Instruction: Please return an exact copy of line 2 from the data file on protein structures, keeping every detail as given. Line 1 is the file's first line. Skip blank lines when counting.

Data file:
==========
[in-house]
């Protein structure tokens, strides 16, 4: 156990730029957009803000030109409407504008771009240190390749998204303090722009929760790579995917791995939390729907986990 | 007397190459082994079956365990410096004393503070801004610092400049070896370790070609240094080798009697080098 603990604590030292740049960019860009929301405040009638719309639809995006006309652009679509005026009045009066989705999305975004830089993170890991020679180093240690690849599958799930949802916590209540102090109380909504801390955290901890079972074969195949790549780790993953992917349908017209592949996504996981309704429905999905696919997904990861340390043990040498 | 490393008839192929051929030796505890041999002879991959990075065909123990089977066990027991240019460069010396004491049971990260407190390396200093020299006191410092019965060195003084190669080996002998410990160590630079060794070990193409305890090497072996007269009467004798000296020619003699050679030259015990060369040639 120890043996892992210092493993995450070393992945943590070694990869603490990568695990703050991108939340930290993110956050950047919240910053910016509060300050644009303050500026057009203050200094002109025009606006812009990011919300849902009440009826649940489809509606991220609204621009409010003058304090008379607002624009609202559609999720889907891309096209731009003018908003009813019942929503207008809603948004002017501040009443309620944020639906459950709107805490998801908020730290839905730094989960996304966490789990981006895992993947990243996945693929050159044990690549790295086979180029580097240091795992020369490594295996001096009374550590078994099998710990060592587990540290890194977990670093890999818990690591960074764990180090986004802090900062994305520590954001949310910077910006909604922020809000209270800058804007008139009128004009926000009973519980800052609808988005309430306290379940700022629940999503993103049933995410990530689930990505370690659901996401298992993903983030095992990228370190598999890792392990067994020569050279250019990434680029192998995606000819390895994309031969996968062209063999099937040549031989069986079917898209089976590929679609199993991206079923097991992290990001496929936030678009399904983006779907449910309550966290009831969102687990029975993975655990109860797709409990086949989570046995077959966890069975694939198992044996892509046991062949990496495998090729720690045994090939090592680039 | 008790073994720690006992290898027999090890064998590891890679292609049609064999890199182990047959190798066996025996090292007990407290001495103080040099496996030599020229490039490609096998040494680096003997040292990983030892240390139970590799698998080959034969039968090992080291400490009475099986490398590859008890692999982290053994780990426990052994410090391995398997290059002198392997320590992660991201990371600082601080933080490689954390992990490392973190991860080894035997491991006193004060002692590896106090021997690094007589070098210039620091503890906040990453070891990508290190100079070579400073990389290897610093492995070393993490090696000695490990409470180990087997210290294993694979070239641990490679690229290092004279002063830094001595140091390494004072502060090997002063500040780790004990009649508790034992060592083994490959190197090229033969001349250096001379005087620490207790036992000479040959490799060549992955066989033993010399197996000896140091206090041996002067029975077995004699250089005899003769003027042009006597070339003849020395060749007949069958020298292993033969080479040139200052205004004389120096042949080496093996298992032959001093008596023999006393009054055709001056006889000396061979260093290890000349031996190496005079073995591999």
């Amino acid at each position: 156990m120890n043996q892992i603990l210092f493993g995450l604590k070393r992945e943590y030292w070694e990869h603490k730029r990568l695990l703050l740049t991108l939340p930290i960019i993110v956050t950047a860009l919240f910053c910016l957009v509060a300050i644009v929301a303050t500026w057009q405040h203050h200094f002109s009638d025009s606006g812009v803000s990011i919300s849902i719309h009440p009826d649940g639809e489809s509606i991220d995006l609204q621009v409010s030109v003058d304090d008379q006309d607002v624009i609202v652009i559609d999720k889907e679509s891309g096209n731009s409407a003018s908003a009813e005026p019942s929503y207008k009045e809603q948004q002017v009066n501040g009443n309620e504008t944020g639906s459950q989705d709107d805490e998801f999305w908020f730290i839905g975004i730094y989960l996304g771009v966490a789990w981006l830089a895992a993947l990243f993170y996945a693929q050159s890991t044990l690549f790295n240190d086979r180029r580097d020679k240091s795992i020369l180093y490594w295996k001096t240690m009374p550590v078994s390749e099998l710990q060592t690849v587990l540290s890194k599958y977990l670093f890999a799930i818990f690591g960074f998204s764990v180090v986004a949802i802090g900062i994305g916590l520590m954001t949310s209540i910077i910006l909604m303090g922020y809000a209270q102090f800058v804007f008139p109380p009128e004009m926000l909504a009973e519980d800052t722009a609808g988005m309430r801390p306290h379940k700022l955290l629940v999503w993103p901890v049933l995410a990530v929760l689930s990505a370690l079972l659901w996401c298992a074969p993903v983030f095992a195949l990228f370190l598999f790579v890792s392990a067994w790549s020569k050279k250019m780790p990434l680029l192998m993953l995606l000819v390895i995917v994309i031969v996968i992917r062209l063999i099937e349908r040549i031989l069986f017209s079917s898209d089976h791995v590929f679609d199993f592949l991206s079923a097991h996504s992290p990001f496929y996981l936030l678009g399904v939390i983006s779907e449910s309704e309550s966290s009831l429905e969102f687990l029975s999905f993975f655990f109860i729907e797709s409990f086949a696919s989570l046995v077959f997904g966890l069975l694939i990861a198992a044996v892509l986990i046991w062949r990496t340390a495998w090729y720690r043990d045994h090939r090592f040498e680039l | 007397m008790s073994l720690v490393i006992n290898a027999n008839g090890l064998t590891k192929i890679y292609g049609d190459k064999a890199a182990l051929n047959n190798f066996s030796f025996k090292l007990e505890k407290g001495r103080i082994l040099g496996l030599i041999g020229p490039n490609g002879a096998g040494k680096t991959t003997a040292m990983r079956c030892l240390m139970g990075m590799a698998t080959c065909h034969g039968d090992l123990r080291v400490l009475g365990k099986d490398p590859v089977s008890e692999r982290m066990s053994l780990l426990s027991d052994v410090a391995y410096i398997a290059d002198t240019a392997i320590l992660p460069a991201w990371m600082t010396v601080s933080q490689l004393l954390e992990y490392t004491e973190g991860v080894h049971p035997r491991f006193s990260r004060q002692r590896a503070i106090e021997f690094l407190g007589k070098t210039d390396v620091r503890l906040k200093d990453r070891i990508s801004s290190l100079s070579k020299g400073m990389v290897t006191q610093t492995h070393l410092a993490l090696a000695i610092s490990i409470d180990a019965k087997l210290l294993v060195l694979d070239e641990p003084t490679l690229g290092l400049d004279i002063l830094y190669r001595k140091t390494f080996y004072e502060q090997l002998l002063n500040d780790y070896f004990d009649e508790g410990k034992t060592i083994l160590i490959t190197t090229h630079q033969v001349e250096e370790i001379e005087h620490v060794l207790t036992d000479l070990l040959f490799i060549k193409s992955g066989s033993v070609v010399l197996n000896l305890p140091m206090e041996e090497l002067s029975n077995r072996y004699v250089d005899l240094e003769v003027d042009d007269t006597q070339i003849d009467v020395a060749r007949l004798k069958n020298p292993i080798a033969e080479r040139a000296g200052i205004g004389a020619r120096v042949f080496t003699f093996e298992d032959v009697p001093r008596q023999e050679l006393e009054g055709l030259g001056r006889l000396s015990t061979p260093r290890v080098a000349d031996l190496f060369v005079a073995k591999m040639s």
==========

């Protein structure tokens, strides 16, 4: 156990730029957009803000030109409407504008771009240190390749998204303090722009929760790579995917791995939390729907986990 | 007397190459082994079956365990410096004393503070801004610092400049070896370790070609240094080798009697080098 603990604590030292740049960019860009929301405040009638719309639809995006006309652009679509005026009045009066989705999305975004830089993170890991020679180093240690690849599958799930949802916590209540102090109380909504801390955290901890079972074969195949790549780790993953992917349908017209592949996504996981309704429905999905696919997904990861340390043990040498 | 490393008839192929051929030796505890041999002879991959990075065909123990089977066990027991240019460069010396004491049971990260407190390396200093020299006191410092019965060195003084190669080996002998410990160590630079060794070990193409305890090497072996007269009467004798000296020619003699050679030259015990060369040639 120890043996892992210092493993995450070393992945943590070694990869603490990568695990703050991108939340930290993110956050950047919240910053910016509060300050644009303050500026057009203050200094002109025009606006812009990011919300849902009440009826649940489809509606991220609204621009409010003058304090008379607002624009609202559609999720889907891309096209731009003018908003009813019942929503207008809603948004002017501040009443309620944020639906459950709107805490998801908020730290839905730094989960996304966490789990981006895992993947990243996945693929050159044990690549790295086979180029580097240091795992020369490594295996001096009374550590078994099998710990060592587990540290890194977990670093890999818990690591960074764990180090986004802090900062994305520590954001949310910077910006909604922020809000209270800058804007008139009128004009926000009973519980800052609808988005309430306290379940700022629940999503993103049933995410990530689930990505370690659901996401298992993903983030095992990228370190598999890792392990067994020569050279250019990434680029192998995606000819390895994309031969996968062209063999099937040549031989069986079917898209089976590929679609199993991206079923097991992290990001496929936030678009399904983006779907449910309550966290009831969102687990029975993975655990109860797709409990086949989570046995077959966890069975694939198992044996892509046991062949990496495998090729720690045994090939090592680039 | 008790073994720690006992290898027999090890064998590891890679292609049609064999890199182990047959190798066996025996090292007990407290001495103080040099496996030599020229490039490609096998040494680096003997040292990983030892240390139970590799698998080959034969039968090992080291400490009475099986490398590859008890692999982290053994780990426990052994410090391995398997290059002198392997320590992660991201990371600082601080933080490689954390992990490392973190991860080894035997491991006193004060002692590896106090021997690094007589070098210039620091503890906040990453070891990508290190100079070579400073990389290897610093492995070393993490090696000695490990409470180990087997210290294993694979070239641990490679690229290092004279002063830094001595140091390494004072502060090997002063500040780790004990009649508790034992060592083994490959190197090229033969001349250096001379005087620490207790036992000479040959490799060549992955066989033993010399197996000896140091206090041996002067029975077995004699250089005899003769003027042009006597070339003849020395060749007949069958020298292993033969080479040139200052205004004389120096042949080496093996298992032959001093008596023999006393009054055709001056006889000396061979260093290890000349031996190496005079073995591999």